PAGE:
2. Bill 2

    It’s the only rational way forward.

    It might be a more rational way forward for a market economy. But is continuing to run our economy along market principles any rational way forward at all? I don’t think so. There is nothing rational in pursuing economic growth for its own sake (a central supporting pillar of a market economy). And there is nothing rational or even very human in continuing to have people serve the needs of the market rather than having an economy that serves the needs of people.

    But anyway…

    • karol 2.1

      Agreed – we need to shift towards an economy that serves the people.  Social policy developed in relation to the economy, not the economy first.

      • aerobubble 2.1.1

        I disagree. Greed is good, just excessive greed is damn stupid. As a Green I have long believed the greediest plan was to maximize the resources of the planet, and that means over the longest time period. And the need to dig it up and burn in all in one generation is not only not smart, its not capitalism, its national socialism (the Nazi weren’t the only national socialist party). Any governing party that cannibalizes the planet (pollution), society (social inequity), the economy (huge debt) is a national socialist party. Both Labour and National have continued the same policies started under Roger and Thatcher, to use the wealth of middle east oil to pick winners who could produce the most profit today as to the most profit over the lifetime of their raw resources.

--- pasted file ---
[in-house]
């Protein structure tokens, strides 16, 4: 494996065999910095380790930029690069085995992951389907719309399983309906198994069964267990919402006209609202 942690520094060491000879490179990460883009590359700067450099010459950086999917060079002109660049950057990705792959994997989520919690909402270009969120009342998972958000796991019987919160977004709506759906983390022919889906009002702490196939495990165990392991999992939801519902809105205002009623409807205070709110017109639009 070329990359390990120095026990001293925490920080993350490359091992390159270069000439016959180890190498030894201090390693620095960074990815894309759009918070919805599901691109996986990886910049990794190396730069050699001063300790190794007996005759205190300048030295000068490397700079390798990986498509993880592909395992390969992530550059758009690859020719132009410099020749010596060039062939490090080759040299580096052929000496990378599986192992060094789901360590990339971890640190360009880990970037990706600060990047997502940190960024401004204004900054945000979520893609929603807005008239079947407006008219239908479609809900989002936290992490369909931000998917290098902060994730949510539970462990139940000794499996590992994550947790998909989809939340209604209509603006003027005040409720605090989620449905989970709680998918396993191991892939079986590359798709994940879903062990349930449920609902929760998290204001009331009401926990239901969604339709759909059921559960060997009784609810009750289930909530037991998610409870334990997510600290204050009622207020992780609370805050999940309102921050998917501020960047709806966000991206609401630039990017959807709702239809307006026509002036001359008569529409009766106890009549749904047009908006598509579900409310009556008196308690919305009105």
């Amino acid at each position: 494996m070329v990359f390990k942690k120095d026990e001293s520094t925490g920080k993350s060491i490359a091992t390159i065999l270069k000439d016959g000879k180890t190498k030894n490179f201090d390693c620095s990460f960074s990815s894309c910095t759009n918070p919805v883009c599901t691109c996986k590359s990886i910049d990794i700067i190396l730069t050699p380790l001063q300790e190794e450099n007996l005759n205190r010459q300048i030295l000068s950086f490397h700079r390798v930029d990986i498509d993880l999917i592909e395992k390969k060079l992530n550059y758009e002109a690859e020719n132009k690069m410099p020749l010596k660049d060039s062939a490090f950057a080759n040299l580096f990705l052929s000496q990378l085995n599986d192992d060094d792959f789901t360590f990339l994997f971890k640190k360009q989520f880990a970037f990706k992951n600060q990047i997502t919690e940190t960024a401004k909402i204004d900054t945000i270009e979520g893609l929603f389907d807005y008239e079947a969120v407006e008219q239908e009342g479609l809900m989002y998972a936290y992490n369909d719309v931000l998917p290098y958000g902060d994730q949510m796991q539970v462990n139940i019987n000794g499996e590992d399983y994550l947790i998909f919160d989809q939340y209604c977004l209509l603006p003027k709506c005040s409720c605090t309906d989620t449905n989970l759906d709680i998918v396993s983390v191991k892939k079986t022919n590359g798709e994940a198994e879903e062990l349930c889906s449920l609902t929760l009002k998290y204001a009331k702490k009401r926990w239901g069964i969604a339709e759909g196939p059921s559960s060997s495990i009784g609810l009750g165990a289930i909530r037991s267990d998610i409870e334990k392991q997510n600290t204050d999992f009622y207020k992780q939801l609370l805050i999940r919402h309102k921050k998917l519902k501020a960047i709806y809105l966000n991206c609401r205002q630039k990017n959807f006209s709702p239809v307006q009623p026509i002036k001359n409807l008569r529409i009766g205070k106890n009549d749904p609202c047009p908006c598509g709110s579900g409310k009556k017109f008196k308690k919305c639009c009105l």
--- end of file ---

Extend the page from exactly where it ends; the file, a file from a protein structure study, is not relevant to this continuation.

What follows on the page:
Key is not a capitalist, he’s your classic upper class toff hanger on.

    • lefty 2.2

      Green capitalism is just opening up new fields for capitalist exploitation and will give another temporary burst of life to a stuffed system, just like keynesian economics, neo liberalism etc did.

      At best it would have a marginal effect on the well being of the planet and will do so at the cost of relieving the political pressure to do something real about changing the economic system that is the source of our social, economic and environmental problems.